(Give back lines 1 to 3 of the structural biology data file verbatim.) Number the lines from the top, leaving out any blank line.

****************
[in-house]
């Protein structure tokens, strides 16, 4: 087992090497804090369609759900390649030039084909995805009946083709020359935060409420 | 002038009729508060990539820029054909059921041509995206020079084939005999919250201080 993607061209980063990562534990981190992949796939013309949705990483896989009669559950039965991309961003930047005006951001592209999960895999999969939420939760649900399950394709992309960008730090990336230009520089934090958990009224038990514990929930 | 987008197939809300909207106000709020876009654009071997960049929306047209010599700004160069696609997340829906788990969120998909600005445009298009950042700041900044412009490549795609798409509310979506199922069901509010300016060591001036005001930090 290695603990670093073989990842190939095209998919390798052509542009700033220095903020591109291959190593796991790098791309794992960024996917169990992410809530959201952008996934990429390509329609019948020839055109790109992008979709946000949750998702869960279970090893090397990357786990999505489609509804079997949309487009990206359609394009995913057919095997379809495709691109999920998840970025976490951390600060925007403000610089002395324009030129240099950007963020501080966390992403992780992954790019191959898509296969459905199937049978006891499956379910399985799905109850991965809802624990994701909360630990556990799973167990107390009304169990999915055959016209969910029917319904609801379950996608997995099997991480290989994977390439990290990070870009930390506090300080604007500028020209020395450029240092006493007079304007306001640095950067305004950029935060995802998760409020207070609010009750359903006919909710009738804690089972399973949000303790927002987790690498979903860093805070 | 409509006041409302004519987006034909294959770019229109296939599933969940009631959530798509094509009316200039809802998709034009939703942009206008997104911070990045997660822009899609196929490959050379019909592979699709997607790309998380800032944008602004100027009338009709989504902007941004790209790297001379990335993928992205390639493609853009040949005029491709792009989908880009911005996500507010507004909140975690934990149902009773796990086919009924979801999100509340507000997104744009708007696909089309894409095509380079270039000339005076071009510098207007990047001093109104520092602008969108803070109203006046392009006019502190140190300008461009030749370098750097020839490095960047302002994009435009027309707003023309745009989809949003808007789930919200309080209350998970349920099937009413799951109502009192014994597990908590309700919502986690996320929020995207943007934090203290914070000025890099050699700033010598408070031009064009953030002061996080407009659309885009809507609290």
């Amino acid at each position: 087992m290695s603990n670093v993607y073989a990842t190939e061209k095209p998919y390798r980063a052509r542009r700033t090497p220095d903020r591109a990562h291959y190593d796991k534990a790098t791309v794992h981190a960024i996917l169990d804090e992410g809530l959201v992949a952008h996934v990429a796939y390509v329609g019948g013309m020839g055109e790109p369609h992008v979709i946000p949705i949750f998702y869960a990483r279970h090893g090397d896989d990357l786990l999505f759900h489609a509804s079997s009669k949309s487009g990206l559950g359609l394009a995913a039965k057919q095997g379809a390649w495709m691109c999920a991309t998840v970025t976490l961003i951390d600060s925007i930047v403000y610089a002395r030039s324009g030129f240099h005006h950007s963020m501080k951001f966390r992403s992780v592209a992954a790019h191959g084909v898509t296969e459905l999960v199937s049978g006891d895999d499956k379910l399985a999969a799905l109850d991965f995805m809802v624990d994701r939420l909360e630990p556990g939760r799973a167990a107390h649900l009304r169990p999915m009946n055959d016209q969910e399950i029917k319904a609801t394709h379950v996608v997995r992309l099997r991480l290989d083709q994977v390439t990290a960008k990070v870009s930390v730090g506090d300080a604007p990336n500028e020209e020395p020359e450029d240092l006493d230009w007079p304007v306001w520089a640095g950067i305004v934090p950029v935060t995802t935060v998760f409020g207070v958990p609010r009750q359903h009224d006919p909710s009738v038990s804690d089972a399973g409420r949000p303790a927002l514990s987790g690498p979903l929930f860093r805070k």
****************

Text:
[in-house]
């Protein structure tokens, strides 16, 4: 087992090497804090369609759900390649030039084909995805009946083709020359935060409420 | 002038009729508060990539820029054909059921041509995206020079084939005999919250201080 993607061209980063990562534990981190992949796939013309949705990483896989009669559950039965991309961003930047005006951001592209999960895999999969939420939760649900399950394709992309960008730090990336230009520089934090958990009224038990514990929930 | 987008197939809300909207106000709020876009654009071997960049929306047209010599700004160069696609997340829906788990969120998909600005445009298009950042700041900044412009490549795609798409509310979506199922069901509010300016060591001036005001930090 290695603990670093073989990842190939095209998919390798052509542009700033220095903020591109291959190593796991790098791309794992960024996917169990992410809530959201952008996934990429390509329609019948020839055109790109992008979709946000949750998702869960279970090893090397990357786990999505489609509804079997949309487009990206359609394009995913057919095997379809495709691109999920998840970025976490951390600060925007403000610089002395324009030129240099950007963020501080966390992403992780992954790019191959898509296969459905199937049978006891499956379910399985799905109850991965809802624990994701909360630990556990799973167990107390009304169990999915055959016209969910029917319904609801379950996608997995099997991480290989994977390439990290990070870009930390506090300080604007500028020209020395450029240092006493007079304007306001640095950067305004950029935060995802998760409020207070609010009750359903006919909710009738804690089972399973949000303790927002987790690498979903860093805070 | 409509006041409302004519987006034909294959770019229109296939599933969940009631959530798509094509009316200039809802998709034009939703942009206008997104911070990045997660822009899609196929490959050379019909592979699709997607790309998380800032944008602004100027009338009709989504902007941004790209790297001379990335993928992205390639493609853009040949005029491709792009989908880009911005996500507010507004909140975690934990149902009773796990086919009924979801999100509340507000997104744009708007696909089309894409095509380079270039000339005076071009510098207007990047001093109104520092602008969108803070109203006046392009006019502190140190300008461009030749370098750097020839490095960047302002994009435009027309707003023309745009989809949003808007789930919200309080209350998970349920099937009413799951109502009192014994597990908590309700919502986690996320929020995207943007934090203290914070000025890099050699700033010598408070031009064009953030002061996080407009659309885009809507609290």
């Amino acid at each position: 087992m290695s603990n670093v993607y073989a990842t190939e061209k095209p998919y390798r980063a052509r542009r700033t090497p220095d903020r591109a990562h291959y190593d796991k534990a790098t791309v794992h981190a960024i996917l169990d804090e992410g809530l959201v992949a952008h996934v990429a796939y390509v329609g019948g013309m020839g055109e790109p369609h992008v979709i946000p949705i949750f998702y869960a990483r279970h090893g090397d896989d990357l786990l999505f759900h489609a509804s079997s009669k949309s487009g990206l559950g359609l394009a995913a039965k057919q095997g379809a390649w495709m691109c999920a991309t998840v970025t976490l961003i951390d600060s925007i930047v403000y610089a002395r030039s324009g030129f240099h005006h950007s963020m501080k951001f966390r992403s992780v592209a992954a790019h191959g084909v898509t296969e459905l999960v199937s049978g006891d895999d499956k379910l399985a999969a799905l109850d991965f995805m809802v624990d994701r939420l909360e630990p556990g939760r799973a167990a107390h649900l009304r169990p999915m009946n055959d016209q969910e399950i029917k319904a609801t394709h379950v996608v997995r992309l099997r991480l290989d083709q994977v390439t990290a960008k990070v870009s930390v730090g506090d300080a604007p990336n500028e020209e020395p020359e450029d240092l006493d230009w007079p304007v306001w520089a640095g950067i305004v934090p950029v935060t995802t935060v998760f409020g207070v958990p609010r009750q359903h009224d006919p909710s009738v038990s804690d089972a399973g409420r949000p303790a927002l514990s987790g690498p979903l929930f860093r805070k």